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Alzheimer risk increased by heavy smoking

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The risk of suffering from Alzheimer’s more than doubles for middle-aged people who smoke heavily, an American study has revealed.

Research published in the Archives of Internal Medicine has discovered that those who smoked more than 40 cigarettes a day had a 157% greater chance of suffering from Alzheimer’s, and a 172% increased chance of vascular dementia.

The study examined more than 21,000 middle-aged men and women for an average of 23 years. Those participating in the study took part in a dementia survey between 1978 and 1985 when they were 50 to 60 years old.

A total of 1,136 were eventually diagnosed with Alzheimer’s and 416 with vascular dementia. The results wereunaffected by race or gender.

Smoking is known to contribute to inflammation and oxidative stress, both of which experts believe are contributing factors in the development of Alzheimer’s disease.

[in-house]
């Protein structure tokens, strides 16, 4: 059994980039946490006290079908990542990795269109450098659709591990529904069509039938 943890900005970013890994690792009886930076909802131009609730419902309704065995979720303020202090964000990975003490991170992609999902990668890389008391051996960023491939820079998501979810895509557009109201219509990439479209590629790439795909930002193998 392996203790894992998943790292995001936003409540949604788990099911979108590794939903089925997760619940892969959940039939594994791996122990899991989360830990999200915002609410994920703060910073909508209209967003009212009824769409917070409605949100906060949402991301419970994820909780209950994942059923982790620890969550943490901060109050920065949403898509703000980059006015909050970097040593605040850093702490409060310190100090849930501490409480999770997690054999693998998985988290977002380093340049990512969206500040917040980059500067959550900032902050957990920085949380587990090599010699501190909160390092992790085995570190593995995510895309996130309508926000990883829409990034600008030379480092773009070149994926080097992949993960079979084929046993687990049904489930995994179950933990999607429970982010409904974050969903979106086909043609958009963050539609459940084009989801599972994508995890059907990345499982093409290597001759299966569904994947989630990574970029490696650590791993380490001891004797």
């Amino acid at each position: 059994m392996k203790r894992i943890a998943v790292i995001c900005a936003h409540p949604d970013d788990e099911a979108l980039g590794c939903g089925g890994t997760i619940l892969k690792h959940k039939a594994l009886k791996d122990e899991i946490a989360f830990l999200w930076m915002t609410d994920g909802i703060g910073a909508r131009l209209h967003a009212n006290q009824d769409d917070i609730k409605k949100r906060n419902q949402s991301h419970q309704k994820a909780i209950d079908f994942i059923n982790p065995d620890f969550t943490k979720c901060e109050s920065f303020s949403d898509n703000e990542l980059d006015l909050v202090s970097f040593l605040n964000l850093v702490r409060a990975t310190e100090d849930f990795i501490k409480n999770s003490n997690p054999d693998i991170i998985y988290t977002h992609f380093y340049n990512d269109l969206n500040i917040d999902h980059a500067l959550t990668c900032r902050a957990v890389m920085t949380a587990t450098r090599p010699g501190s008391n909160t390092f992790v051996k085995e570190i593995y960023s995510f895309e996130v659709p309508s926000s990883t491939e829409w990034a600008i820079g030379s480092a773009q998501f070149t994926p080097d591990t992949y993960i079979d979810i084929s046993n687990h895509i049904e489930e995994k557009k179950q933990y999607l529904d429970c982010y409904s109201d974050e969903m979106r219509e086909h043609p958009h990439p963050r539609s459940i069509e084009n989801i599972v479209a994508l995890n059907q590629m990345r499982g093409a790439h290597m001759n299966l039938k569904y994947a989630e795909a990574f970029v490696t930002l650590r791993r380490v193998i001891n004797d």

Researchers also concluded that the smoking narrows blood vessels, which may account for the increased risk of vascular dementia.

Lead researcher Dr Rachel Whitmer, from the Kaiser Permanente research institution in Oakland, California, said: “We know smoking compromises the vascular system by affecting blood pressure and elevates blood-clotting factors, and we know vascular health plays a role in risk of Alzheimer’s disease.”

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